The microarray slides contained 31811 unique 70-mer oligos with a C6-amino linker, corresponding to a total of 33696 spots, covering 26624 genes. Of these oligos, 29110 were from the Qiagen-Operon Arabidopsis Genome Array Ready Oligo Set (AROS), Version 3.0, while the others were custom made and produced by Operon (Alameda, CA, USA) or MWG (Ebersberg, Germany). The sequences of all of the custom-made probes on the chip have been deposited in GEO and are available under accession GPL15699. The oligonucleotides were dissolved in MQ grade water and 50% DMSO (20 pmol/µl) and spotted on aminosilane-coated UltraGaps slides (Corning, NY, USA) using a BioRobotics MicroGrid II robot (Genomic Solutions, MI, USA). Printing of the microarray slides was performed at the Norwegian Microarray Consortium (Trondheim, Norway). Hybridisations were conducted using a Slide Booster Hybridization Station (Advalytix, Brunnthal, Germany), and the slides were washed according to the manufacturer’s instructions (Genisphere and Advalytix). The slides were scanned at a 10 µm resolution on a G2505B Agilent DNA microarray scanner (Agilent Technologies). The resulting images were processed using GenePix 5.1 software (Axon Instruments, Union City, USA).
Statistical Analysis of the Microarray Data
Each dataset obtained from the aphid and Pseudomonas treatments corresponded to 4 microarray slides, where the controls and treated samples were alternately labelled with Cy5 and Cy3. The GenePix-processed data were filtered to remove spots that had been flagged as ‘Absent’, ‘Not Found’ or ‘Bad’, or exhibited median foreground intensity below the local median background intensity. The R statistical program (version 2.10.1) was used for all statistical analyses . No background subtraction was performed. The data from each array were log-transformed and normalised using the printtip-loess approach (Yang et al. 2001). Within-array replicated measurements for the same gene were merged by taking the average over the replicates. The data were then scaled so that all array datasets presented the same median absolute deviation. Genes showing dye-biased responses due to Cy5 and Cy3 labelling were identified and excluded. During data processing, we focused on genes for which at least 3 out of 4 biological replicates for the examined time points passed the quality control criteria suggested by Jørstad et al. , . To make statistical inferences about differentially regulated genes, the Limma package  was used. The Limma approach is based on fitting a linear model to the expression data from each probe on a microarray. Genes showing an adjusted p-value of less than 0.05 were considered to be significantly differentially expressed. All of the genes discussed in this paper were found to be significantly differentially expressed in one of the two treatments (aphid or Pseudomonas).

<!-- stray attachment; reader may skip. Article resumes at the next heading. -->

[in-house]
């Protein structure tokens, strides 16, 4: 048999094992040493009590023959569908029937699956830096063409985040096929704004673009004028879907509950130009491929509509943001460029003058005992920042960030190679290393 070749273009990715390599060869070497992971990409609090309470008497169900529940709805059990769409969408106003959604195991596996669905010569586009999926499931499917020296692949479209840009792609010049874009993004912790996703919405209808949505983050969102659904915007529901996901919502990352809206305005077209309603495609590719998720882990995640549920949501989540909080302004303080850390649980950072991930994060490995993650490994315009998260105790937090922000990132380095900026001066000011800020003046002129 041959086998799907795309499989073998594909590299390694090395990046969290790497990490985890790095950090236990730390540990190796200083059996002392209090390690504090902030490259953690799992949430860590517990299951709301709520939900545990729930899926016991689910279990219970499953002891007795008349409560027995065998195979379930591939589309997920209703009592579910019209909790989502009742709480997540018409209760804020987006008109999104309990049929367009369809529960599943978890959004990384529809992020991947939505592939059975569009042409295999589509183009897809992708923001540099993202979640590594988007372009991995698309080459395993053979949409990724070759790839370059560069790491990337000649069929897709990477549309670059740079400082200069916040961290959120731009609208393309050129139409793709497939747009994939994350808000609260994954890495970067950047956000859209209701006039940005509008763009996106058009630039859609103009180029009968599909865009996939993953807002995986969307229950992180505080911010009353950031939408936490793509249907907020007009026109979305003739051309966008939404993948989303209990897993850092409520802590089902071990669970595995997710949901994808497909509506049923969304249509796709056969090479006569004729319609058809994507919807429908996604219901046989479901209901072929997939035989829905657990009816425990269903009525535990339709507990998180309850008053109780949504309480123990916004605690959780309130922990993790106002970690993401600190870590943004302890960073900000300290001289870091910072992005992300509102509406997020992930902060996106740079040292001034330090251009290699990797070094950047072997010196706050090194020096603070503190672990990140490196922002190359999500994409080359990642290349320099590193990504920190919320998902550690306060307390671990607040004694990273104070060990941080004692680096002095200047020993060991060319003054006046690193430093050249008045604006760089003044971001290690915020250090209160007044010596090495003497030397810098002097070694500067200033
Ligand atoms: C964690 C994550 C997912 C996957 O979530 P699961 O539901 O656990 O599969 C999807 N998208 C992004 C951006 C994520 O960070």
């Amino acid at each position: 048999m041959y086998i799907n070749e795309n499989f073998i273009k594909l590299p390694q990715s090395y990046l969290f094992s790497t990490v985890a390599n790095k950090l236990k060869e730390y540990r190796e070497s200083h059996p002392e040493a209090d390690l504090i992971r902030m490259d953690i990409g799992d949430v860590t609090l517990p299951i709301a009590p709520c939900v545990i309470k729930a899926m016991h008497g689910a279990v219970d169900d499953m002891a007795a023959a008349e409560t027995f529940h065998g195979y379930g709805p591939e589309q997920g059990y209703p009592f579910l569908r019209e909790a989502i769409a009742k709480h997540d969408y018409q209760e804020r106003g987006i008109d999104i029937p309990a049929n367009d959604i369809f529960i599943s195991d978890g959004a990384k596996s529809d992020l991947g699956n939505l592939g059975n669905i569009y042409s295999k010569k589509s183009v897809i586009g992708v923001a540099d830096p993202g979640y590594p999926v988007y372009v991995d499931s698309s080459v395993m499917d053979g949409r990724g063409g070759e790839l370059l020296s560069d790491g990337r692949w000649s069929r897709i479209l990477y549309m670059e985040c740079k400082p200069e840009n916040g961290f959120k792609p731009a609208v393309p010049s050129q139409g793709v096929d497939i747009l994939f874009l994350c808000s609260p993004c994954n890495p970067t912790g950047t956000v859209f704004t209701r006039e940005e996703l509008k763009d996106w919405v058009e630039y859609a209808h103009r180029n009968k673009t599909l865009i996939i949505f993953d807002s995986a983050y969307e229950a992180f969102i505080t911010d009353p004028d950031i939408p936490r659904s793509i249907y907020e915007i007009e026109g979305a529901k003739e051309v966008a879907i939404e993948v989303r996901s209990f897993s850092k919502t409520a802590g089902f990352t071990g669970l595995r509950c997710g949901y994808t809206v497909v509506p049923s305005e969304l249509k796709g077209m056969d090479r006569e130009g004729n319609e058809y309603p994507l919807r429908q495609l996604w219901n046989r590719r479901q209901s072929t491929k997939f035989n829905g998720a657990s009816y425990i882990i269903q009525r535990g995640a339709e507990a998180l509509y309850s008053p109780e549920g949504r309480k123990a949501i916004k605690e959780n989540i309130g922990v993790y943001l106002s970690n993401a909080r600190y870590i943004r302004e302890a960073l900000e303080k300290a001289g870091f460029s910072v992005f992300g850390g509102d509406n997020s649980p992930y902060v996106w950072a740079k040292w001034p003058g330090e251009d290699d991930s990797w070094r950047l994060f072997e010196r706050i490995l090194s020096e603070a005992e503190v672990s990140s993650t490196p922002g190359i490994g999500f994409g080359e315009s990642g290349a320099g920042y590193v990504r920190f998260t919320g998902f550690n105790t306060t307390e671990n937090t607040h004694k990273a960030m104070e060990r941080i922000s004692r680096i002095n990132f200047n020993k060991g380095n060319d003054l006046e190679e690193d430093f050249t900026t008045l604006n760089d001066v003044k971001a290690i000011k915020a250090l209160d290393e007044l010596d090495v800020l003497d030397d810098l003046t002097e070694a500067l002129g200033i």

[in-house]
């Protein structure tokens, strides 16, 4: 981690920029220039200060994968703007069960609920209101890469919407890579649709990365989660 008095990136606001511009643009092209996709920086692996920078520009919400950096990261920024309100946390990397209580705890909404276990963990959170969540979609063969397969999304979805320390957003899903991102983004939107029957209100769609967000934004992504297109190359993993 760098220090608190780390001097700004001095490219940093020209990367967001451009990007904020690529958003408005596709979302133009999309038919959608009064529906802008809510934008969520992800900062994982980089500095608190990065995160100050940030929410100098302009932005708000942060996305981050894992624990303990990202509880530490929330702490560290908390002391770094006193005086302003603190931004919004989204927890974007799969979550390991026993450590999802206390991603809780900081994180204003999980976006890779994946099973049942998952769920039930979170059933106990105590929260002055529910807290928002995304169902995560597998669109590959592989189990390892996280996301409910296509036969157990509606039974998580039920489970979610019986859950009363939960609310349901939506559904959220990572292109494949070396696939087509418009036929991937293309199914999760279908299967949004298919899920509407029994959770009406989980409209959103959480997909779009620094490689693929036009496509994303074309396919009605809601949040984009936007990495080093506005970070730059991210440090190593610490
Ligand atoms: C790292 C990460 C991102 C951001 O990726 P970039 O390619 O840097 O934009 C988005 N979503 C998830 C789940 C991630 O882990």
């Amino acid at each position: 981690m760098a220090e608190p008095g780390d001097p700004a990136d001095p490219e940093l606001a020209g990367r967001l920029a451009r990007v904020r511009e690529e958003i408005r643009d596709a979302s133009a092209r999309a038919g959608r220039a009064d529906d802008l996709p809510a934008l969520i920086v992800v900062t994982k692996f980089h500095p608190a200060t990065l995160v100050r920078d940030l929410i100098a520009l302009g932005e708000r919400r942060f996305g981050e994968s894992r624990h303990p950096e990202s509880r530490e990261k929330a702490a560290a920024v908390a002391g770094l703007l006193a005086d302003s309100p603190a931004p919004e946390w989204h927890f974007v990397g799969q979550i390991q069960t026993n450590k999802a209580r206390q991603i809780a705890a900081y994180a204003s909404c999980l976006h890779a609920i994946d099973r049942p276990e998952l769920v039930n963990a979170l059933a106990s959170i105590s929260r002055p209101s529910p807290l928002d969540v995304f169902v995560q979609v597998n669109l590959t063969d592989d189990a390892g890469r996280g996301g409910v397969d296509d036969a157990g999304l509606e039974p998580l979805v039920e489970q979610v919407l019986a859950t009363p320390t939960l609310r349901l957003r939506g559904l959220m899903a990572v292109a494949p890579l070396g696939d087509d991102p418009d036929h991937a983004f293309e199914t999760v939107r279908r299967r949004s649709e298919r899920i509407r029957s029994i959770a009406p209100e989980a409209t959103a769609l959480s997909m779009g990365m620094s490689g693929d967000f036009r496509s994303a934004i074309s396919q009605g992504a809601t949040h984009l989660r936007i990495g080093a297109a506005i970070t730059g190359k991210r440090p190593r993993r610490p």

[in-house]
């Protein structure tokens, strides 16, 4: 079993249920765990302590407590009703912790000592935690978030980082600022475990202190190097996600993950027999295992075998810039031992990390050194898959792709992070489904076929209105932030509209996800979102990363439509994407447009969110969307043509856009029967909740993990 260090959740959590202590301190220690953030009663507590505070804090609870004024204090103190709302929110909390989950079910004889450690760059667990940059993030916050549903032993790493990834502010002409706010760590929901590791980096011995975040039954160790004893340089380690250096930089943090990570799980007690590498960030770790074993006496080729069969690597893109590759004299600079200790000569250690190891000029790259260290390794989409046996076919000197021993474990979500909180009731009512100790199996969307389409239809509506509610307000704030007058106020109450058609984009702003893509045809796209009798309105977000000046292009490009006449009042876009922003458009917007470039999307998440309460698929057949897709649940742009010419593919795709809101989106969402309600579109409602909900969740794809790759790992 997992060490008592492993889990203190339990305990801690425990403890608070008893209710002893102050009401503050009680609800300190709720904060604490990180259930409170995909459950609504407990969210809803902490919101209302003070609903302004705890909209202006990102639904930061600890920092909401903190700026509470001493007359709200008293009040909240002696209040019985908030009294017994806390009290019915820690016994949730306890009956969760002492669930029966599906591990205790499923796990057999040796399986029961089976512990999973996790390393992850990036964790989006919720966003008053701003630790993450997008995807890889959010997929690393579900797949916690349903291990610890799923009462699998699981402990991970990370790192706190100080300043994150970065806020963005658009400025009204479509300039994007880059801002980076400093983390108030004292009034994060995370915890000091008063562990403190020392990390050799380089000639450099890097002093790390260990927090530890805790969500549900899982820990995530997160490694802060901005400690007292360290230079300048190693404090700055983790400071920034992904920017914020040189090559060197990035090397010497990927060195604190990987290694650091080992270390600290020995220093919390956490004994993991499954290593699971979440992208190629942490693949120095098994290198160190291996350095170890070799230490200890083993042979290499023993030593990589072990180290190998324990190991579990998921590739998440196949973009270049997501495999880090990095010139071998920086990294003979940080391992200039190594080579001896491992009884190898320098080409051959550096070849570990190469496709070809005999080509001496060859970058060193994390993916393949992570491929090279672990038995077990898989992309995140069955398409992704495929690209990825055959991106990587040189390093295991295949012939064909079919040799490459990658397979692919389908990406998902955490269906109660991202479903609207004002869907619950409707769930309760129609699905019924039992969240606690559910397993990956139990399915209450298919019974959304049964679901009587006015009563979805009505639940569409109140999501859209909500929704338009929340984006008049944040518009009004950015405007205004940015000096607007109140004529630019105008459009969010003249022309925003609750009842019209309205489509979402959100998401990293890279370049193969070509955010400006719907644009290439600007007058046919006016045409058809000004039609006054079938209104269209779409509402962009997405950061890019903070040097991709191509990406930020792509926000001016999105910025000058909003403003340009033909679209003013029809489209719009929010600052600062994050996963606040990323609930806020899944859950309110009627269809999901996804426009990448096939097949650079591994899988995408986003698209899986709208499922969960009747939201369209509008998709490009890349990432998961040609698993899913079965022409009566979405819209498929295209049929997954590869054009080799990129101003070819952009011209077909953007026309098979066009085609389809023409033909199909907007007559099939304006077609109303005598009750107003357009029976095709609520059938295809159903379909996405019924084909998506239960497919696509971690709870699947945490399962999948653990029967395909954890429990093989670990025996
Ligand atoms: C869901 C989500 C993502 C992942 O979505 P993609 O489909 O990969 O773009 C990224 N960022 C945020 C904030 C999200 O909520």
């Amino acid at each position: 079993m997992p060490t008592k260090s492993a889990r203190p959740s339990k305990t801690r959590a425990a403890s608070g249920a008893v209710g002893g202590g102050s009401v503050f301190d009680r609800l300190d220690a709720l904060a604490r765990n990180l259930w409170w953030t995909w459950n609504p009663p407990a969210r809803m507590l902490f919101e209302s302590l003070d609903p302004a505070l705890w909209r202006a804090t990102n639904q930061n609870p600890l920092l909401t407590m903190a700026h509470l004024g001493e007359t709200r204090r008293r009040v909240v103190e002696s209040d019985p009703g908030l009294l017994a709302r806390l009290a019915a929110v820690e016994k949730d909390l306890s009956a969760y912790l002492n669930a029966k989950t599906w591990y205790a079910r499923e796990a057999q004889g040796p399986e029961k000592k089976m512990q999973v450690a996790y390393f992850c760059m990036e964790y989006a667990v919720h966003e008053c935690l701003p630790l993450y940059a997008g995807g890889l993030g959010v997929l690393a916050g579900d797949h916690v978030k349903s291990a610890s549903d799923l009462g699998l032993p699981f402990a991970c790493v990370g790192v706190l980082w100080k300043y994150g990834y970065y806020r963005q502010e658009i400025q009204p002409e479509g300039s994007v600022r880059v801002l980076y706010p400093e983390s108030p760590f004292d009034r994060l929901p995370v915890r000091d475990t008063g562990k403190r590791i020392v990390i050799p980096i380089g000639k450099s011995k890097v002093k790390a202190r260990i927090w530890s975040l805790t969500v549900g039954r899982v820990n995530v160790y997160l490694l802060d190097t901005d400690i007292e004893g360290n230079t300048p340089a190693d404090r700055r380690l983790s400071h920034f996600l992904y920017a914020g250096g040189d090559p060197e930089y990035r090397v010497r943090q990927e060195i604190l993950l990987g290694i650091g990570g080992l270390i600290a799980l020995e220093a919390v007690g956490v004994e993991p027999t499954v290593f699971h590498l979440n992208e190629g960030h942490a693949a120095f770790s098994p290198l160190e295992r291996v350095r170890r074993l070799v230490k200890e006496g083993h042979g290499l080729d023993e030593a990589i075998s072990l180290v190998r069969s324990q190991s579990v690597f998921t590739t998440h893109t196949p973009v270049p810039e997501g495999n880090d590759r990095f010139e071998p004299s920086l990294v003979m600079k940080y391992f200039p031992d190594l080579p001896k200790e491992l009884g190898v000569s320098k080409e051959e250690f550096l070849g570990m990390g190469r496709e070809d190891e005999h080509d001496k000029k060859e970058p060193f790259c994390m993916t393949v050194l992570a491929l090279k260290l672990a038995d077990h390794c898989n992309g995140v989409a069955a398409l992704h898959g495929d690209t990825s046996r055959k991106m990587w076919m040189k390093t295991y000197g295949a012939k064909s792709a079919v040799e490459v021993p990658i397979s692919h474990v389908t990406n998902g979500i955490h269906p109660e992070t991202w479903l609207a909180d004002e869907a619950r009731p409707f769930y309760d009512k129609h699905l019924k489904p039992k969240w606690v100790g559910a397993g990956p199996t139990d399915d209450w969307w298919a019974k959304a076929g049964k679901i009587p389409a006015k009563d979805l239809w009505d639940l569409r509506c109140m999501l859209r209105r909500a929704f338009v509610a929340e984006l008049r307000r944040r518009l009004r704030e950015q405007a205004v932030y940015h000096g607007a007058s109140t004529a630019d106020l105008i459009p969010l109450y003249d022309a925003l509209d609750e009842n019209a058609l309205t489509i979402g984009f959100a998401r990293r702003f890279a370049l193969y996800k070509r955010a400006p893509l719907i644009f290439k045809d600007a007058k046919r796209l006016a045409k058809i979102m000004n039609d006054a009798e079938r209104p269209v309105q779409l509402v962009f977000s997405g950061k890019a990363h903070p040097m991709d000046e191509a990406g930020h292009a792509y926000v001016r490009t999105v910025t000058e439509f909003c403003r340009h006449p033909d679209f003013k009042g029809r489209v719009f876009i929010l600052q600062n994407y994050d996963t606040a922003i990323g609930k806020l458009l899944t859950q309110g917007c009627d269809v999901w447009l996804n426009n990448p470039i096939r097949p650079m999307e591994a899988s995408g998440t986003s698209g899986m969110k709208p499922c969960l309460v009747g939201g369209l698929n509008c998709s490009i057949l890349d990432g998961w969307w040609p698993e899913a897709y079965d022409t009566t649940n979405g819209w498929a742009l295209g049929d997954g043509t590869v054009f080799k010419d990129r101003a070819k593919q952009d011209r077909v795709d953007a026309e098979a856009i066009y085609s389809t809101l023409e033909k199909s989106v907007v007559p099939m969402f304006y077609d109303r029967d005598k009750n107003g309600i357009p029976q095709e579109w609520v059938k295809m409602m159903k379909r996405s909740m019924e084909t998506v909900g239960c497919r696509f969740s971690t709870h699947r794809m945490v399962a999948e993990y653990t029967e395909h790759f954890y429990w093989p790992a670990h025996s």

GO Enrichment Analysis of Common Genes
We employed a simple set theory-based operation in R to find common and specific transcriptional responses that occurred in both experiments. To conduct automated GO , TAIR  annotations, we simultaneously used three programs: ClueGO , BiNGO  and VirtualPlant . Only the ClueGO results were included in this manuscript. Transcription factors were classified according to the ‘The Database of Arabidopsis Transcription Factors’ . In ClueGO, to calculate enrichment values for terms and groups, we used two-sided (enrichment/depletion) tests based on the hypergeometric distribution to calculate doubling for two-sided tests to address discreetness and conservatism effects, as suggested by Rivals et al. . To correct the P-values for multiple testing, the Bonferroni method was used to control the type I error (false positive) rate . ClueGO employs a new kappa statistic. To link the terms in the network, ClueGO first creates a binary gene-term matrix with the selected terms and their associated genes. Based on this matrix, a term–term similarity matrix is calculated using chance-corrected kappa statistics to determine the strength of the associations between the terms. Because the term–term matrix is of categorical origin, using a kappa statistic was found to be the most suitable method. Finally, the created network represents the terms as nodes, which are linked based on a predefined kappa score level. The kappa score threshold can initially be adjusted on a positive scale from 0 to 1 to restrict the network connectivity in a customised way. In our analysis, we used a kappaScore threshold of 0.3. The size of the nodes reflects the enrichment significance of the terms. The functional groups represented by their most significant (leading) term are visualised in the network, providing an insightful view of their interrelationships. Furthermore, other ways of selecting the group-leading term, e.g., based on the number or percentage of genes per term, are also provided.